The Old Gray Mayor

Weary of youth and inexperience, San Antonians talk about needing to put a grown-up in charge—namely, septuagenarian Phil Hardberger. But the real problem at city hall is the strictest term-limits law in Texas.

SAN ANTONIO’S mayoral races tend to be long-running telenovelas—pitched battles with stark choices, high stakes, roiling emotion, and plenty of drama. Past elections have pitted Anglos against Hispanics, Republicans against Democrats, and environmentalists against business boosters. The May 7 election is still months away, but already two new twists have been added to the plot: insiders against outsiders and youth against age. The leading candidates are Julián Castro, a thirty-year-old city councilman who is one of the state’s rising Hispanic political stars; Carroll Schubert, a pro-business councilman who is a former Republican precinct chairman; and Phil Hardberger, a seventy-year-old retired appellate judge who has long been active in Democratic politics.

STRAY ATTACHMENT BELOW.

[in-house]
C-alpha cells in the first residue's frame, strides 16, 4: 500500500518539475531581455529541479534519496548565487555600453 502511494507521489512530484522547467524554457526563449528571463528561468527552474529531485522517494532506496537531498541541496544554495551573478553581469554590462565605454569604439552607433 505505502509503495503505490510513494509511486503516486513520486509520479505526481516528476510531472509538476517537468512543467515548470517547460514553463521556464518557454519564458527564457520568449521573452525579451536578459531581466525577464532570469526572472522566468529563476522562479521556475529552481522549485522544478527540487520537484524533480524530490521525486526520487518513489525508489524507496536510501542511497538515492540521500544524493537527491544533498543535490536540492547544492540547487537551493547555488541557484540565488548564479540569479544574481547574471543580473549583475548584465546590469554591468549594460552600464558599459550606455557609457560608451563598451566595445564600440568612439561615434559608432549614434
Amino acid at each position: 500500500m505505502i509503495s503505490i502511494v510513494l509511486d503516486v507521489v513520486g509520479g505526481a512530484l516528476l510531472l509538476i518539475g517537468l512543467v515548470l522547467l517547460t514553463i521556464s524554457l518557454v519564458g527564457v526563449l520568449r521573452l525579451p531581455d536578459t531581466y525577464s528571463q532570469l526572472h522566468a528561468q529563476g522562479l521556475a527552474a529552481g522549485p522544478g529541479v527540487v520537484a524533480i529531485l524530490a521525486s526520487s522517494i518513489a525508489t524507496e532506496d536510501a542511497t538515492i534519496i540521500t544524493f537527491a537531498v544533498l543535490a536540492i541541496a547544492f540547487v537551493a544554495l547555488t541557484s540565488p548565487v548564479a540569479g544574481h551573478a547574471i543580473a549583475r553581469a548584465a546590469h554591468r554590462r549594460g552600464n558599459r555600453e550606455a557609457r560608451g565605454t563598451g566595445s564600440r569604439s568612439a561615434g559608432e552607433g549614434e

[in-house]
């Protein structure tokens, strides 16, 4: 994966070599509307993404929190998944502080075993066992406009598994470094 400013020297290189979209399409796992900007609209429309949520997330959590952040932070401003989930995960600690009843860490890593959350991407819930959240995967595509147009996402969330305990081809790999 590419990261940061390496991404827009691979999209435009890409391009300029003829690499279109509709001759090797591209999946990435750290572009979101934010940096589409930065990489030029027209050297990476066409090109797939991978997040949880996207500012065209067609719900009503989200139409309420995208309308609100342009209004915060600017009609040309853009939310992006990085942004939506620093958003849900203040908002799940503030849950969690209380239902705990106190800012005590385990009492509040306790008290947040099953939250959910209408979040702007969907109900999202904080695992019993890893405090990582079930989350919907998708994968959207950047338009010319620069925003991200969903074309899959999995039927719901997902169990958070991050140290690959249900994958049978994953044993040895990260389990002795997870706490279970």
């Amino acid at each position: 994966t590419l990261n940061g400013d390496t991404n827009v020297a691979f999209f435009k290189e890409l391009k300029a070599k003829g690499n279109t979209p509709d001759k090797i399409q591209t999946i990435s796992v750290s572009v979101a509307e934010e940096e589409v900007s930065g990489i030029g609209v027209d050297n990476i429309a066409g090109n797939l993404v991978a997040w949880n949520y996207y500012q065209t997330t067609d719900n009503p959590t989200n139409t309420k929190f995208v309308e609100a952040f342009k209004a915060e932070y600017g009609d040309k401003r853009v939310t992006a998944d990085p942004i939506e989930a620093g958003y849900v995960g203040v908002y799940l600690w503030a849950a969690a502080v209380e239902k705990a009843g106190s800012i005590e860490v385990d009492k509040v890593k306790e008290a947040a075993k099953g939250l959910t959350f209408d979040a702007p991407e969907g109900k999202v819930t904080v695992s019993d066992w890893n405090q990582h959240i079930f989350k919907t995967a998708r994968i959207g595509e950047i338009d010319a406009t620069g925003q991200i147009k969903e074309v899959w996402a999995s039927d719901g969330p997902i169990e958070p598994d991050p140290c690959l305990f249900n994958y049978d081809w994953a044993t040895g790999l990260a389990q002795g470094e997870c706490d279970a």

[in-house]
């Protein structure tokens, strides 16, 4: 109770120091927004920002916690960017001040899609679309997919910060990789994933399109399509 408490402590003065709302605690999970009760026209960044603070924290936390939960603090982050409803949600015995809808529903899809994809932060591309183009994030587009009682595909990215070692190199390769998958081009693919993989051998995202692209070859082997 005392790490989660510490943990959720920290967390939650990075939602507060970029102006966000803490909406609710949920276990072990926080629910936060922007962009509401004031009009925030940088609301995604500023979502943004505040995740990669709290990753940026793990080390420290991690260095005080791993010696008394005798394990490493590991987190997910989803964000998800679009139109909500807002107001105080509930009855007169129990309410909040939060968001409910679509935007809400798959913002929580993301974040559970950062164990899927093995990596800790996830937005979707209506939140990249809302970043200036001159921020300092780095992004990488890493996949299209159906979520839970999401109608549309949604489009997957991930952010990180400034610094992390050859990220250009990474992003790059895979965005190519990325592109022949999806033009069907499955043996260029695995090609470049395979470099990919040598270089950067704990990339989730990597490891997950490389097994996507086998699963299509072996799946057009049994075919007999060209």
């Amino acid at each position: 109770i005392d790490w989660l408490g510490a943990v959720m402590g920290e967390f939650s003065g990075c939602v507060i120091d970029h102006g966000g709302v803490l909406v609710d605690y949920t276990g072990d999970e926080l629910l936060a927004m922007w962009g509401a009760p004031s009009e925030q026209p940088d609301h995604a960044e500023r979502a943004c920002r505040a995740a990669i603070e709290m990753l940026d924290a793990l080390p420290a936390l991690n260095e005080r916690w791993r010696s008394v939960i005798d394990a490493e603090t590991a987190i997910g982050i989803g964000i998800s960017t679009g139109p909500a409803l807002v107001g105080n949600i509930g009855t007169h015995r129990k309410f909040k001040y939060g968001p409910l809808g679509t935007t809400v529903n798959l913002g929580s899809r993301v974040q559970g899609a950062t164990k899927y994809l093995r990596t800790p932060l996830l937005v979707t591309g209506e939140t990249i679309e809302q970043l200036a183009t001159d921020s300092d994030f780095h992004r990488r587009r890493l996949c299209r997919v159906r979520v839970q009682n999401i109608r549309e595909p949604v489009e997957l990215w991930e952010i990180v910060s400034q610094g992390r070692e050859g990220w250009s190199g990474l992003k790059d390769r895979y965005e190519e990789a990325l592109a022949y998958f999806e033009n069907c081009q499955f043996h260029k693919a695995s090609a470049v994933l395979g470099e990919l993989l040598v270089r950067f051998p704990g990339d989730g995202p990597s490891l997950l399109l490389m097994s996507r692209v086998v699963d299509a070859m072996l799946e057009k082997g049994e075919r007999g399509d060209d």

It is the presence of Hardberger, a newcomer to the nonpartisan politics of city hall, that makes this race different from all that have gone before. It’s an unwritten rule here that outsiders don’t run for mayor; for more than half a century, the position has been reserved for insiders who have served on the city council. The rule held true in the


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